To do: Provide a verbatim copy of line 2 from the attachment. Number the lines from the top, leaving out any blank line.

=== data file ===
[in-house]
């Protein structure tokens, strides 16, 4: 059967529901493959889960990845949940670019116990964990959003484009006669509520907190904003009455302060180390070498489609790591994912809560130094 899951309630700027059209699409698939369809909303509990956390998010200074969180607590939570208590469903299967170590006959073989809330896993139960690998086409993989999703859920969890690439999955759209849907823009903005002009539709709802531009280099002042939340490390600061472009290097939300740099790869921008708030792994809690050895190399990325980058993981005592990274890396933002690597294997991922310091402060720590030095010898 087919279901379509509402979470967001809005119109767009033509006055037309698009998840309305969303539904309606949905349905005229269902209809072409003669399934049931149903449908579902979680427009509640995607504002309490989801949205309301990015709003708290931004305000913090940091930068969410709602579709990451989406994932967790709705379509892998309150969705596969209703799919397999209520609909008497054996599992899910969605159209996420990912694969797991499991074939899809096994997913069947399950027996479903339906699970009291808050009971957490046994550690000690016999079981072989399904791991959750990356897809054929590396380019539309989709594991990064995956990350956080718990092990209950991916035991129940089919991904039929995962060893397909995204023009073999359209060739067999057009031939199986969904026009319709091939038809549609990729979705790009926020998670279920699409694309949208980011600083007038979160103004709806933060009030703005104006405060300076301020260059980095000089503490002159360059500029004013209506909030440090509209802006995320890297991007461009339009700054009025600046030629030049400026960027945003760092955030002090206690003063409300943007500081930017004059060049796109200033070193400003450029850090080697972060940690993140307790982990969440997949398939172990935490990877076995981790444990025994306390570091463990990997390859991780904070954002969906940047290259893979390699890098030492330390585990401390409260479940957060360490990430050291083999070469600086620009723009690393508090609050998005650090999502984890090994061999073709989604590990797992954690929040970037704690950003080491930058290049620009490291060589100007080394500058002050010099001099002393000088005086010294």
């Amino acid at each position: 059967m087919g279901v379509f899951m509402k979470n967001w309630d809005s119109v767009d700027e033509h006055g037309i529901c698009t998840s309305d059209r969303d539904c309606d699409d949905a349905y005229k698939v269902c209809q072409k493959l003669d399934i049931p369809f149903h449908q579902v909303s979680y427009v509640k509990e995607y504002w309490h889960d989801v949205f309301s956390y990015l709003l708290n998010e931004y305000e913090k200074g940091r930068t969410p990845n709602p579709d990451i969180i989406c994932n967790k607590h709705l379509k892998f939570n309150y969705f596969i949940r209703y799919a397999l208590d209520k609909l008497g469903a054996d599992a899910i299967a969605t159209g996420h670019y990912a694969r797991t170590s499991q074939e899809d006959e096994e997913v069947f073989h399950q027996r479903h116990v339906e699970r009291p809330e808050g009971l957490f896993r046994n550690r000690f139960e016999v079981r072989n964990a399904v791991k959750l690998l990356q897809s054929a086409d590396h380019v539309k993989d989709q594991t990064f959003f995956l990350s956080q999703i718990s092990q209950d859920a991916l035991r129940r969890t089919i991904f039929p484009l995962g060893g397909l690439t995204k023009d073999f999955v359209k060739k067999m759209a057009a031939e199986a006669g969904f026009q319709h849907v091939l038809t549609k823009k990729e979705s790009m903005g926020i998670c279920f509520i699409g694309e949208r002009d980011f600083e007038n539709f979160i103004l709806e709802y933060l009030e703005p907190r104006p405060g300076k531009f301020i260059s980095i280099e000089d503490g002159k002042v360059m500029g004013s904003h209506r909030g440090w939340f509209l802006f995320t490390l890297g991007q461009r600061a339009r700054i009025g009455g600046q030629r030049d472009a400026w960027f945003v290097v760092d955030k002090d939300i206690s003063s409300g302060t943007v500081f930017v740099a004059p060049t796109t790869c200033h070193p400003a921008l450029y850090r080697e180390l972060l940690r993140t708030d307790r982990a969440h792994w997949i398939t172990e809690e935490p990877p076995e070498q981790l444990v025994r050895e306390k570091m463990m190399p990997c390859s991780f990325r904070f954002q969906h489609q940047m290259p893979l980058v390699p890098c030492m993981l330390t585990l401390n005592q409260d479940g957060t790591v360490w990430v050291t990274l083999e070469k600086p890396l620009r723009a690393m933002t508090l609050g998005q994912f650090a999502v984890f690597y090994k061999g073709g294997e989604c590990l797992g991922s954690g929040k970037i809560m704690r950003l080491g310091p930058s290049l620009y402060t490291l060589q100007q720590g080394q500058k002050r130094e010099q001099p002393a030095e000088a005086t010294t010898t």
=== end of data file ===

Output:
């Protein structure tokens, strides 16, 4: 059967529901493959889960990845949940670019116990964990959003484009006669509520907190904003009455302060180390070498489609790591994912809560130094 899951309630700027059209699409698939369809909303509990956390998010200074969180607590939570208590469903299967170590006959073989809330896993139960690998086409993989999703859920969890690439999955759209849907823009903005002009539709709802531009280099002042939340490390600061472009290097939300740099790869921008708030792994809690050895190399990325980058993981005592990274890396933002690597294997991922310091402060720590030095010898 087919279901379509509402979470967001809005119109767009033509006055037309698009998840309305969303539904309606949905349905005229269902209809072409003669399934049931149903449908579902979680427009509640995607504002309490989801949205309301990015709003708290931004305000913090940091930068969410709602579709990451989406994932967790709705379509892998309150969705596969209703799919397999209520609909008497054996599992899910969605159209996420990912694969797991499991074939899809096994997913069947399950027996479903339906699970009291808050009971957490046994550690000690016999079981072989399904791991959750990356897809054929590396380019539309989709594991990064995956990350956080718990092990209950991916035991129940089919991904039929995962060893397909995204023009073999359209060739067999057009031939199986969904026009319709091939038809549609990729979705790009926020998670279920699409694309949208980011600083007038979160103004709806933060009030703005104006405060300076301020260059980095000089503490002159360059500029004013209506909030440090509209802006995320890297991007461009339009700054009025600046030629030049400026960027945003760092955030002090206690003063409300943007500081930017004059060049796109200033070193400003450029850090080697972060940690993140307790982990969440997949398939172990935490990877076995981790444990025994306390570091463990990997390859991780904070954002969906940047290259893979390699890098030492330390585990401390409260479940957060360490990430050291083999070469600086620009723009690393508090609050998005650090999502984890090994061999073709989604590990797992954690929040970037704690950003080491930058290049620009490291060589100007080394500058002050010099001099002393000088005086010294």